Brandon Reynon knows what it’s like to have someone else tell your story.
Connie McCloud knows what it’s like to be told you don’t even have a story.
Reynon and McCloud are members of the Puyallup Tribe of Indians.
And they want to tell their story.
Never miss a local story.
“The Puyallup People: First on the Waterway” is a new and permanent exhibit at the Foss Waterway Seaport.
It’s an important story to tell, Seaport executive director Wesley Wenhardt said. The Puyallups were here long before white people arrived. The waterways were their highways and food sources.
The Seaport wanted to add the tribe’s history and culture to the body of maritime culture already on display at the museum.
“We quickly determined, that if we were going to do this, that we wanted to work with the tribe,” said guest curator Chris Erlich.
“Far be it from us to say, this is what we think your story is,” Wenhardt said. “It’s been a very consultative process.”
Reynon, of the tribe’s cultural resources department, said they were thrilled to have the opportunity. Most importantly, they knew the show would be accurately told with their input.
“The historic preservation department of the Puyallup Tribe has gone over sentence, viewed every piece of text, every photograph, every graphic,” Reynon said.
For McCloud, the show is a testament to the tribe’s past and its future.
“We are not people in a history book. We are alive and well. Our culture is not going anywhere,” McCloud said. “This is a story about perseverance, toughness, endurance. There’s a bright future ahead of us.”
“Tacoma didn’t begin with Job Carr,” Reynon said. “Tacoma began with a very generous and welcoming people.”
In 1864, Carr was the first permanent white settler in Tacoma, building a log cabin in today’s Old Town Tacoma. The welcoming people Reynon is referring to are his own ancestors.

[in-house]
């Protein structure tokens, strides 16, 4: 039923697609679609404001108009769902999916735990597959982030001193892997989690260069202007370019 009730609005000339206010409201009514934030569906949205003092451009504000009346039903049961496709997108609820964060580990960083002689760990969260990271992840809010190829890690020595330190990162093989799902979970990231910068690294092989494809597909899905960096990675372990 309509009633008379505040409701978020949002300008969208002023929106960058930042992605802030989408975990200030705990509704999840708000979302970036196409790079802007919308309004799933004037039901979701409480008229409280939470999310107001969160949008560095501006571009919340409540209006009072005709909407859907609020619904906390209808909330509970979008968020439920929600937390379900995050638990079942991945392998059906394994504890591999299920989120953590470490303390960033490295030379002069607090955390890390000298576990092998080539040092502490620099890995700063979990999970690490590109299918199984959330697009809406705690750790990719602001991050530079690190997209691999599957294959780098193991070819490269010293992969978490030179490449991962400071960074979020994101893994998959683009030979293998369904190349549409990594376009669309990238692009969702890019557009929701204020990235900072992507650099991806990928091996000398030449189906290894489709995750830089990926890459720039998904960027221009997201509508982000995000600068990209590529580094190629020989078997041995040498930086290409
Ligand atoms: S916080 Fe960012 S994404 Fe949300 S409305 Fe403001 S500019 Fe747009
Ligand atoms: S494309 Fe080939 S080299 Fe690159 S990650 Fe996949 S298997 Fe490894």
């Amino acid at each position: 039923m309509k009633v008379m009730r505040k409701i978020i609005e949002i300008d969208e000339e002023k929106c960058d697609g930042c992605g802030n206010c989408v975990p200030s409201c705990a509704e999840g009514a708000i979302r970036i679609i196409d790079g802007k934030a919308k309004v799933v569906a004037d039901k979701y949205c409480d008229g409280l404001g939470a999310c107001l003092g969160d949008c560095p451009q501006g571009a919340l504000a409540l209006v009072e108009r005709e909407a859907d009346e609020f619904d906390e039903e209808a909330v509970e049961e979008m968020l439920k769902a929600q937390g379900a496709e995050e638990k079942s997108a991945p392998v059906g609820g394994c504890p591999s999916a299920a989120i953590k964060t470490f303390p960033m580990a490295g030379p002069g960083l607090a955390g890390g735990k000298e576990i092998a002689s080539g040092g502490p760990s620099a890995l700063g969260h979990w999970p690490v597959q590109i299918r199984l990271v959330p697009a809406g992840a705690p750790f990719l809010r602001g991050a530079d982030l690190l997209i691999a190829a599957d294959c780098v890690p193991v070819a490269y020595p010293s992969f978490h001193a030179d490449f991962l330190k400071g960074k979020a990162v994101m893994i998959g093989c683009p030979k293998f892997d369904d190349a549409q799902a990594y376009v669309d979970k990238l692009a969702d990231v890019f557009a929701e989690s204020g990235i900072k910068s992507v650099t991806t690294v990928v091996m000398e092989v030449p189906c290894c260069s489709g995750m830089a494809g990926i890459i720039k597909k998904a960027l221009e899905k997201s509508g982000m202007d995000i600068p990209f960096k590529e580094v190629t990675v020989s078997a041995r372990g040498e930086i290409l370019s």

“Job Carr would have died his first winter if it wasn’t for the Puyallups,” he said. “He was miserable, he was not going to make it.”
“Puyallup” has two meanings. It literally means winding river but, referring to the tribe, means generous people.
The word has long confounded out-of-state visitors with its pronunciation.
But it’s a watered down version of the original word, spuyaləpabš. That’s pronounced spoy-UH-la-putch.
Though the Puyallups, like other North American natives, did not have a written language, the tribe, working with linguists, has created an alphabet.
“We’ve developed a way of turning our traditionally oral language into written so we can revive it,” Reynon said.
Previous to the white man’s arrival, Puyallups had the entire Sound to themselves.
A map of Puget Sound’s shoreline in the exhibit shows the original Puyallup names.
“In English, we name after people. (Puyallups) named after descriptions of the land,” Reynon said.
Downtown Tacoma was once called “Place of the tide.” “Pull a canoe over” is the land bridge that connects Maury and Vashon Islands. The Narrows was called “Place of Swift Water.”
Plans call for adding recordings of the place names spoken in the Puyallup language, Erlich said.
Although pre-first contact Puyallups didn’t know of the Gregorian calendar they did have terms for seasons that roughly paralleled the 12 months.
A circular display matches those seasons with months. “Sheath Your Paddles” is the term for December. March is “Gusts of Blowing Wind” and June is salmonberry season.
A push of a button plays recordings of native speakers reciting the various seasons.
Carr would be the first of an ever growing presence of non-natives in the 1800s.
“As more non-natives came into the region we were quickly pushed out of our homes,” Reynon said. “We were placed in schools and our land was taken from us in just a few years.”
Following the Medicine Creek Treaty of 1854, the western influence on the Puyallups became much stronger.